It's the 1940s and the world is at war. People are dying everyday in a land far, far away. And a group of scientists have military orders to figure out a way to stop the violence, end the war, and bring American soldiers back safely. That is the world of the Manhattan project. Physicists, members of the military and their families move to Los Alamos, New Mexico, expecting an exciting new life only to find themselves confined to a small, unknown town unable to reach anyone in the outside world. Dr. Frank Winters leads a small group of misfits working on the implosion theory while Dr. Charlie Isaacs falls in line behind Dr. Reed Akley and his Thinman project. The two of them quickly realize that they are each others opponents and secrets from their pasts begin to surface, slowly building tension between the two groups with each episode. Throw in the fact that their wives are either scared or outraged at their spouses, the military, and themselves because they feel trapped and are unable to do anything about it. And to top it all off, the American government is breathing down everyone's neck, expecting a solution as quickly as possible from the scientists and interrogating anyone who could be working against them. This type of environment breeds instability and every episode demonstrates how close to the brink each character is. What will become of the two teams? Will they succeed? And will there be any "normal" families by the end of it?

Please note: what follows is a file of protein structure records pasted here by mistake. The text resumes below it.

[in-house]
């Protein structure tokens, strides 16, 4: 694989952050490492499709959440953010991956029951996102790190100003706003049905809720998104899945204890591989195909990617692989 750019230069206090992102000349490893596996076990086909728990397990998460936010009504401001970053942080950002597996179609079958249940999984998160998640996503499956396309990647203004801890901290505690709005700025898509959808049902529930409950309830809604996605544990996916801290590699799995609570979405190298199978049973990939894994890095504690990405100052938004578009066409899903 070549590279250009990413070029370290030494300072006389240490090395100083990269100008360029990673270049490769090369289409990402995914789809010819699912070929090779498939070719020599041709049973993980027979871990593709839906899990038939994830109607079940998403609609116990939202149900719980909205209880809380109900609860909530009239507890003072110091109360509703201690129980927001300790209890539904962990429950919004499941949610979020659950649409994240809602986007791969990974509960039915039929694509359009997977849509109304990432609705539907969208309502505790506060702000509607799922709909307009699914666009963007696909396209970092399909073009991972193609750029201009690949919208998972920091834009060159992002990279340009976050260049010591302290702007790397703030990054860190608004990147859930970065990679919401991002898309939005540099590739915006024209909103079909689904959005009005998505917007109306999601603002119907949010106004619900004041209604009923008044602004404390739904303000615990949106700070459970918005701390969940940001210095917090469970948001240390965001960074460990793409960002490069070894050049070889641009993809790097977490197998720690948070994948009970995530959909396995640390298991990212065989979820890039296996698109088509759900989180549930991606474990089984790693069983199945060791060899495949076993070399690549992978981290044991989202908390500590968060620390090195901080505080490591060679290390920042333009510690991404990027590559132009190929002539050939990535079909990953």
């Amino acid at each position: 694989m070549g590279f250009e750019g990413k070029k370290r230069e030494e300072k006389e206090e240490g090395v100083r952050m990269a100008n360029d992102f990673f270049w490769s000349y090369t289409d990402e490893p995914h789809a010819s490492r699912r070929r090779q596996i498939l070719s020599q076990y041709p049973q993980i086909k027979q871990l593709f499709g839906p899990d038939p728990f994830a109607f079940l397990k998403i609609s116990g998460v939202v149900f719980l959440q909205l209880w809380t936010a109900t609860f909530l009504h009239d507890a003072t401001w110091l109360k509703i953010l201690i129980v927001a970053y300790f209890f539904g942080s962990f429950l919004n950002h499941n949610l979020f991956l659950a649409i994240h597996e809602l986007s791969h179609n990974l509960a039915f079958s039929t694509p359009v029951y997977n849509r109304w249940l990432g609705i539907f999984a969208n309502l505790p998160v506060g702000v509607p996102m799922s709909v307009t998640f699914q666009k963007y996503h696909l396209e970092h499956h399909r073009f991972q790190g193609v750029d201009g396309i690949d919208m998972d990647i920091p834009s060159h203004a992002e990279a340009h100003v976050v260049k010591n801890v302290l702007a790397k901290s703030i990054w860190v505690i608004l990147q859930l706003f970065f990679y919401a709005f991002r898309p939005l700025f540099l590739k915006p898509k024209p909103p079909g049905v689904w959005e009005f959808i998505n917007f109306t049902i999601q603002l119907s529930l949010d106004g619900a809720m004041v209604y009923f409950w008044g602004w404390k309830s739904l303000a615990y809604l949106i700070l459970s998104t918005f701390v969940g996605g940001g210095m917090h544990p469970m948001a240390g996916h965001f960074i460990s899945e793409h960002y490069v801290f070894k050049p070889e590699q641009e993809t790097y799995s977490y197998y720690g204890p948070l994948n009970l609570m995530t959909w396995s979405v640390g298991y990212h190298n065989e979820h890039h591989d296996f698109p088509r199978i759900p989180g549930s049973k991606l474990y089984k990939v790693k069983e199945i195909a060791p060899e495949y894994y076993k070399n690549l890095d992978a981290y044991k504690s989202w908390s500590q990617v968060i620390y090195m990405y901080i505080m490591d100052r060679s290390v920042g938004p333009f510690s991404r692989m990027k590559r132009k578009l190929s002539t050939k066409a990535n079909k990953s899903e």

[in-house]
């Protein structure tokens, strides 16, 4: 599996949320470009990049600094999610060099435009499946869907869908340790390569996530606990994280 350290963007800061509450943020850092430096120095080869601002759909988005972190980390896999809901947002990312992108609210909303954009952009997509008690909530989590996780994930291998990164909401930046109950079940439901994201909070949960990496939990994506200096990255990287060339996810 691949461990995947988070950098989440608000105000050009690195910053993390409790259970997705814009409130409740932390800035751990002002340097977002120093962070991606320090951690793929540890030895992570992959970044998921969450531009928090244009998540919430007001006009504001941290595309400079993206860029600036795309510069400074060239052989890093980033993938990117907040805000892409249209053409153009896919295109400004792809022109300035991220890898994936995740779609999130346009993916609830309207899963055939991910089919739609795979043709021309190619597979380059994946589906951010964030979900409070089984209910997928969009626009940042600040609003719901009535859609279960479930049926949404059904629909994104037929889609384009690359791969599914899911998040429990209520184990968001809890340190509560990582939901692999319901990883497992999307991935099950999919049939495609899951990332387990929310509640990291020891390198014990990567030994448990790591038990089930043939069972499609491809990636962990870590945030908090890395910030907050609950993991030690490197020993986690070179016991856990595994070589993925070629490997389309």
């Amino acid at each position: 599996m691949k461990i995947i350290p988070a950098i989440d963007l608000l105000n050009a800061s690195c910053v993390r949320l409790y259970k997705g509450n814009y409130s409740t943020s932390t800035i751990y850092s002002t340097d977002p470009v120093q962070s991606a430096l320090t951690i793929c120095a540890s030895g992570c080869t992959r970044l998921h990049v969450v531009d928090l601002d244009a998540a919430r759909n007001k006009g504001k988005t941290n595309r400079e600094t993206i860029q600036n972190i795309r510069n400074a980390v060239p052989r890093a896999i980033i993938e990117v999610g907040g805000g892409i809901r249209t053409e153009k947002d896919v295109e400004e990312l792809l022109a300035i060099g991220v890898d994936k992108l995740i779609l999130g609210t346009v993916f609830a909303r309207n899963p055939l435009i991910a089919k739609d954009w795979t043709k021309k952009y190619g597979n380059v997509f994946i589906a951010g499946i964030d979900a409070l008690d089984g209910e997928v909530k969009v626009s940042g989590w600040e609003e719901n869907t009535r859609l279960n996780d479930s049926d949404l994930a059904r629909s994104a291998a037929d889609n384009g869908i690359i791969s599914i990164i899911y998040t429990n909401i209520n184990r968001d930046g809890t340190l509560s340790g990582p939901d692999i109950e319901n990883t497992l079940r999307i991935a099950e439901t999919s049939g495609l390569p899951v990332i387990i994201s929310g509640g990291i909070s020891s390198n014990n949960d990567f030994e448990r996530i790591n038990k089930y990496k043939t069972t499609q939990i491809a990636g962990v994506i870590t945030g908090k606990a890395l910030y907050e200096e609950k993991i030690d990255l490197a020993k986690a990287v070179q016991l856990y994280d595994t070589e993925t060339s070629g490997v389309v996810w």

Manhattan is super dramatic and emotional which can lure people in but if you are wanting the actual history behind the project, this series is probably not for you. As the television series is loosely based on the lives of the scientists living in Los Alamos, the storyline is a nonstop series of mistakes, affairs and lies and will lead you on a chase to figure out what exactly is truth or fiction. I became hooked but that was mainly because the characters were fascinating to me whereas the science behind it all was over my head. I would suggest this as a show similar to Mad Men.